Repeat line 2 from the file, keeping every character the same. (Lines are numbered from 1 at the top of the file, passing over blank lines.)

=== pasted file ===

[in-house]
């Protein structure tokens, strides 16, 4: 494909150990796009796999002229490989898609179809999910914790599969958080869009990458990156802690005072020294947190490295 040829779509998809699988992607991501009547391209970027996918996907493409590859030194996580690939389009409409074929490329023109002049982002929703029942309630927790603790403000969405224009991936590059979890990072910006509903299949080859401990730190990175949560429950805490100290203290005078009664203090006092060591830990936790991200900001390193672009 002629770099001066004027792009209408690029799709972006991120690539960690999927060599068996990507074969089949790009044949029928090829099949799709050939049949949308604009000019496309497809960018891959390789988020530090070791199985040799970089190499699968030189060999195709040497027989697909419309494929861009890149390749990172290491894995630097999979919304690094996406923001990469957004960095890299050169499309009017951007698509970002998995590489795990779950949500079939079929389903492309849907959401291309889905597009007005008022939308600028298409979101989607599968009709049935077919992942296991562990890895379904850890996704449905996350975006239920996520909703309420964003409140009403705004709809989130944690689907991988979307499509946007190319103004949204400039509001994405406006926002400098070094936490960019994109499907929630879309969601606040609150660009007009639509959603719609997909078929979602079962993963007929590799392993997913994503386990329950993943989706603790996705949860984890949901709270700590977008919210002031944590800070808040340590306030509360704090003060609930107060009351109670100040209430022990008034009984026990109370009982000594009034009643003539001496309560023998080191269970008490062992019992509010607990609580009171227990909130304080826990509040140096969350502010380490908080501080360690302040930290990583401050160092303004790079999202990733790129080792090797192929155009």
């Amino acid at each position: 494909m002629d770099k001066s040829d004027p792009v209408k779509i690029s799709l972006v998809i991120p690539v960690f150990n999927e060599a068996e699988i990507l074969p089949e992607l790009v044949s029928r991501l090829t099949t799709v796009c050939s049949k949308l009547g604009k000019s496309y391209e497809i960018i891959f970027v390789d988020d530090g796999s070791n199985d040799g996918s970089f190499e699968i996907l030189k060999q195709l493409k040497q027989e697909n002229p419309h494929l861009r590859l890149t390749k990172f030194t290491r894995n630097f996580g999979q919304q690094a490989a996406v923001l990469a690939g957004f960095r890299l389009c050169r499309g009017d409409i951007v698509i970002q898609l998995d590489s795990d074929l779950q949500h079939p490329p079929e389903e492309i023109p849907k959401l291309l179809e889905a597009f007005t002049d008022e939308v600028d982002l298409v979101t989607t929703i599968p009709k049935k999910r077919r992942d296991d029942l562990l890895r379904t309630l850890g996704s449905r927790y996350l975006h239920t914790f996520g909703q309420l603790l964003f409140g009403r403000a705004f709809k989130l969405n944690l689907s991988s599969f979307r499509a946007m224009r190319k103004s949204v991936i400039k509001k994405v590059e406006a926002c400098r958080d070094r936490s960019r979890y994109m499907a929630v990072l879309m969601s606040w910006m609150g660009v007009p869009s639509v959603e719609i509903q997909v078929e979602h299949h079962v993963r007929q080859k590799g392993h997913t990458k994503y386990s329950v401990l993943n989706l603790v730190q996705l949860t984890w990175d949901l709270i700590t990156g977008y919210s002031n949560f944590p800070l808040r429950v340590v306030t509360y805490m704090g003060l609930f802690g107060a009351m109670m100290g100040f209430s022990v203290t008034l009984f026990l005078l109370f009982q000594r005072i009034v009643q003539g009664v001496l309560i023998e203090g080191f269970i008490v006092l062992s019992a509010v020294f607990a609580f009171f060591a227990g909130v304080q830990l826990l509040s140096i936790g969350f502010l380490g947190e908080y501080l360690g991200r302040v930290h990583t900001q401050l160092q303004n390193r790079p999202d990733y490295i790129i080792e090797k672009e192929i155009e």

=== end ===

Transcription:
């Protein structure tokens, strides 16, 4: 494909150990796009796999002229490989898609179809999910914790599969958080869009990458990156802690005072020294947190490295 040829779509998809699988992607991501009547391209970027996918996907493409590859030194996580690939389009409409074929490329023109002049982002929703029942309630927790603790403000969405224009991936590059979890990072910006509903299949080859401990730190990175949560429950805490100290203290005078009664203090006092060591830990936790991200900001390193672009 002629770099001066004027792009209408690029799709972006991120690539960690999927060599068996990507074969089949790009044949029928090829099949799709050939049949949308604009000019496309497809960018891959390789988020530090070791199985040799970089190499699968030189060999195709040497027989697909419309494929861009890149390749990172290491894995630097999979919304690094996406923001990469957004960095890299050169499309009017951007698509970002998995590489795990779950949500079939079929389903492309849907959401291309889905597009007005008022939308600028298409979101989607599968009709049935077919992942296991562990890895379904850890996704449905996350975006239920996520909703309420964003409140009403705004709809989130944690689907991988979307499509946007190319103004949204400039509001994405406006926002400098070094936490960019994109499907929630879309969601606040609150660009007009639509959603719609997909078929979602079962993963007929590799392993997913994503386990329950993943989706603790996705949860984890949901709270700590977008919210002031944590800070808040340590306030509360704090003060609930107060009351109670100040209430022990008034009984026990109370009982000594009034009643003539001496309560023998080191269970008490062992019992509010607990609580009171227990909130304080826990509040140096969350502010380490908080501080360690302040930290990583401050160092303004790079999202990733790129080792090797192929155009």